Whacking Off

While I was over at Taki’s Rag checking out that Derbyshire piece about how you should avoid black people unless you want to die, or something like that, I noticed this “letter” to Henry Rollins (apparently a mock tribute to the segment of Rollins’s old IFC show in which he composed acid letters to various celebrities, e.g., Ann Coulter) over in the sidebar.  I don’t have much affinity for the Taki’s crowd, in general, but I have to admit, this strikes me as spot-on, in particular:

While you seem to think your political opinions are still perceptive and edgy, they’re mostly recognizable as the default liberal opinions of the LA set you hang with these days. But having read a few books by Howard Zinn or Noam Chomsky does not make you somehow more enlightened than the average Joe with whom you claim affinity but toward whom you actually condescend. At this point you have a lot more in common with Tori Spelling than you do with Sid Vicious.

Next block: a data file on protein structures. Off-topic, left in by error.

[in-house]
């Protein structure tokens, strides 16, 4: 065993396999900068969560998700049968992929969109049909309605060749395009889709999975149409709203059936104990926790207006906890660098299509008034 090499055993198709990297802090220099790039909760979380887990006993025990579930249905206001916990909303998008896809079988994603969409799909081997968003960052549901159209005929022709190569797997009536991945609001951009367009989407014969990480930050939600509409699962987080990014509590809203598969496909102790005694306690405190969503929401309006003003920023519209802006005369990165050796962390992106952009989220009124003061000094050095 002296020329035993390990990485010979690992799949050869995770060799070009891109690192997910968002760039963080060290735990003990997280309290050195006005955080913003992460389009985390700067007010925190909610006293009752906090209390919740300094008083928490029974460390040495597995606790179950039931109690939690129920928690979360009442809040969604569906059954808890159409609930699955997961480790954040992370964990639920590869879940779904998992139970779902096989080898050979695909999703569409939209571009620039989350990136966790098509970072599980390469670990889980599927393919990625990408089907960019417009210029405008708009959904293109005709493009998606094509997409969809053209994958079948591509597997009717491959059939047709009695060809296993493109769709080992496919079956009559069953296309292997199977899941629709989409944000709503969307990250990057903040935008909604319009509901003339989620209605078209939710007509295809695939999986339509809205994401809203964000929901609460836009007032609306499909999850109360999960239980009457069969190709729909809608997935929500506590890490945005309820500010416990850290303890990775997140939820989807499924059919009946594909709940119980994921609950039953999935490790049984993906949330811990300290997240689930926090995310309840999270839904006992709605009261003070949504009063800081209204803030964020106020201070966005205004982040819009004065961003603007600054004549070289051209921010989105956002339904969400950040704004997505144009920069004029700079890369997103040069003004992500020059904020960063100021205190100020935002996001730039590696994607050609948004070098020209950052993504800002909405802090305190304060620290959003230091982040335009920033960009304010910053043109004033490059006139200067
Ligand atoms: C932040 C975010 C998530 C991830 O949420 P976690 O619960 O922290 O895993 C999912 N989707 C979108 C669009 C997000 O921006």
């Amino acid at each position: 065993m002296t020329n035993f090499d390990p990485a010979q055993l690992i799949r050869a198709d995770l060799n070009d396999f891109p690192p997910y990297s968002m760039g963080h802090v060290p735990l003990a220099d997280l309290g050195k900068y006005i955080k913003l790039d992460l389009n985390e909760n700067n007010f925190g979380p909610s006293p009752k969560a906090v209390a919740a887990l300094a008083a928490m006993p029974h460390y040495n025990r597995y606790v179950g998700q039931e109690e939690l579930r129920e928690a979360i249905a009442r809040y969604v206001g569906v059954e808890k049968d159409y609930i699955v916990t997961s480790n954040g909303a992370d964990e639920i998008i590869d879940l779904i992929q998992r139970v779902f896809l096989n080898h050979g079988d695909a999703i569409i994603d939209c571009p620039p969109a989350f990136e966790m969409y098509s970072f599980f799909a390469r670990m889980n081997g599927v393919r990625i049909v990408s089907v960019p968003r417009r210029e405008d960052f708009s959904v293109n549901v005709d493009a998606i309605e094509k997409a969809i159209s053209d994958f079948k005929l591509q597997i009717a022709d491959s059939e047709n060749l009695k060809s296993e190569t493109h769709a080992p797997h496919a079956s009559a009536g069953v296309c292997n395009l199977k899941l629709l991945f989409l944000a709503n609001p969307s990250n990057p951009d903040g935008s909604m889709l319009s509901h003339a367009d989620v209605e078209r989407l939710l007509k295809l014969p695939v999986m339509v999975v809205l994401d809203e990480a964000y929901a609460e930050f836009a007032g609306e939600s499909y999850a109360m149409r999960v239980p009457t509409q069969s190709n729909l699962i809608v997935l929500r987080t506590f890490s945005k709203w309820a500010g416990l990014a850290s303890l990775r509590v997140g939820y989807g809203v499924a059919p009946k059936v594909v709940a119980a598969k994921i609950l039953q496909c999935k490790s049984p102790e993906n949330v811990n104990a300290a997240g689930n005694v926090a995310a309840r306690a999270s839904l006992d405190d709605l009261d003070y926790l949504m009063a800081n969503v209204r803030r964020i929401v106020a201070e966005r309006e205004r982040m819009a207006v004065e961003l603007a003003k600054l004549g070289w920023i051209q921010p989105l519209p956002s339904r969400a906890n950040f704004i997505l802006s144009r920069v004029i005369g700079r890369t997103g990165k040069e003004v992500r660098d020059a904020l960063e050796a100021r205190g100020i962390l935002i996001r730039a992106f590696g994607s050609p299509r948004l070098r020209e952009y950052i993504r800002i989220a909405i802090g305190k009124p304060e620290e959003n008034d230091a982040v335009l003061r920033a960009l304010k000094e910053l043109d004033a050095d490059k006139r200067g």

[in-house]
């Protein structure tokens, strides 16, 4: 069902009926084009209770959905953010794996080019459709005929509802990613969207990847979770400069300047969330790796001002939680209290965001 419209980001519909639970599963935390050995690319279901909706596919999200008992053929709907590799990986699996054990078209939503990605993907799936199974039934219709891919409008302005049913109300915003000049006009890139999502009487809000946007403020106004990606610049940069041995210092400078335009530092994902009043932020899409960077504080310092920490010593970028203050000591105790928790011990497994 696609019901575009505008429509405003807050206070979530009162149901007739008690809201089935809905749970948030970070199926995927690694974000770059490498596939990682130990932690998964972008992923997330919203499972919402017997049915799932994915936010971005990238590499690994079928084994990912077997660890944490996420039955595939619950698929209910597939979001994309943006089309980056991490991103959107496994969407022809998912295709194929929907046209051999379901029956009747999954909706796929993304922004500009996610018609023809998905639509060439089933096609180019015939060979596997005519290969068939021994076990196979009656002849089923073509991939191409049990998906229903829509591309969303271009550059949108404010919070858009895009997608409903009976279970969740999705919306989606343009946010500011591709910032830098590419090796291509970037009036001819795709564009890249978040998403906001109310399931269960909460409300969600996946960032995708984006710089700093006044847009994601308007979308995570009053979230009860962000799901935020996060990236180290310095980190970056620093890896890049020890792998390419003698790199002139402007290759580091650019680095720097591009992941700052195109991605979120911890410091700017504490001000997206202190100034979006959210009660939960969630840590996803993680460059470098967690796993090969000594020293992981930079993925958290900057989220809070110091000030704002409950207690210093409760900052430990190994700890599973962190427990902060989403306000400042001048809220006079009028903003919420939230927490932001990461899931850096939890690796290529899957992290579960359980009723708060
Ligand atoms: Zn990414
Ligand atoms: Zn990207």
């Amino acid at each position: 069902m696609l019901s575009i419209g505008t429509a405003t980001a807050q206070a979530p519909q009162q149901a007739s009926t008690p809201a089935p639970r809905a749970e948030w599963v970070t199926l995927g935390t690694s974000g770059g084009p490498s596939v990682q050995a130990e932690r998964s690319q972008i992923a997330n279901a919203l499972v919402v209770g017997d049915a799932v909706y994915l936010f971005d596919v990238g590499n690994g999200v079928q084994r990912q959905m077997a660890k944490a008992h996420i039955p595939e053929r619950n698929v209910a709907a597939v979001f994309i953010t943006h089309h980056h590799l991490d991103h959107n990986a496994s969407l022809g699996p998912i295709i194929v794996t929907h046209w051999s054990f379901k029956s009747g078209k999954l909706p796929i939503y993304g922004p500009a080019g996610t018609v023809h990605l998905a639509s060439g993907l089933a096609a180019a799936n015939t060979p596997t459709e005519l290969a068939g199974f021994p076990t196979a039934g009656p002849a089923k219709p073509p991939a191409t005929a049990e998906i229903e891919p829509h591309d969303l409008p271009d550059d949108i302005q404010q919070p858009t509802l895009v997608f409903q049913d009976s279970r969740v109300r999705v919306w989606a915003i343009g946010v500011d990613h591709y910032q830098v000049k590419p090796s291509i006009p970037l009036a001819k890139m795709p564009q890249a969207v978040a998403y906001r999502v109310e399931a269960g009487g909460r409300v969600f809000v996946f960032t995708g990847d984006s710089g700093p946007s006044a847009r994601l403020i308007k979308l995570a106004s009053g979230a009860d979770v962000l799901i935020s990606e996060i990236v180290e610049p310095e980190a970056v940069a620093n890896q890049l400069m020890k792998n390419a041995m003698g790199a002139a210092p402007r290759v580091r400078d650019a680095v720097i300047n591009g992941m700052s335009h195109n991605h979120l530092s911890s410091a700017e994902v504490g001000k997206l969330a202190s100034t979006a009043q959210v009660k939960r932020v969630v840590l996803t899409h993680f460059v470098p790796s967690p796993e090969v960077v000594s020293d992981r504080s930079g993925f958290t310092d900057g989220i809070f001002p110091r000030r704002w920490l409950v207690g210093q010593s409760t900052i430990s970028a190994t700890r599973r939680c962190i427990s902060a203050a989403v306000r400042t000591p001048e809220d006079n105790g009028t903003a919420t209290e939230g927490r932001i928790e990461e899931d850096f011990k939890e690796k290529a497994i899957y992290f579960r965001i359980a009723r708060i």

I’ve been to two of Rollins’s verbal bludgeonings, aka “spoken-word shows,” the most memorable aspects of which were their sheer length and the numbness in my ass by the time they finally ended (I had no interest the second time, but I allowed a friend to talk me into going), and I’ve seen several episodes of the IFC show, and pretty much the exact same thought occurred to me on more than one occasion.  I remember him ranting, for instance, in the “teeing off” segment of one of the IFC episodes, about the creationists sneaking “under God” into the pledge of allegiance, as if it somehow ruined the majesty of an otherwise rousing work of poetry.

I know we’re all supposed to get more conservative as we age, and I have no idea if Rollins’s political views were ever anything beyond a half-step to the left of tepid mainstream liberalism, but all I could think the whole time was here’s the former lead singer of a punk band called Black Flag defending the integrity of the pledge of allegiance.  The pledge of fucking allegiance, for crying out loud!  Take away the tattoos, the black T-shirts, and the sudden outbursts of shouting, and you’re looking at someone whose next gig could be as the angry white dude on The View.

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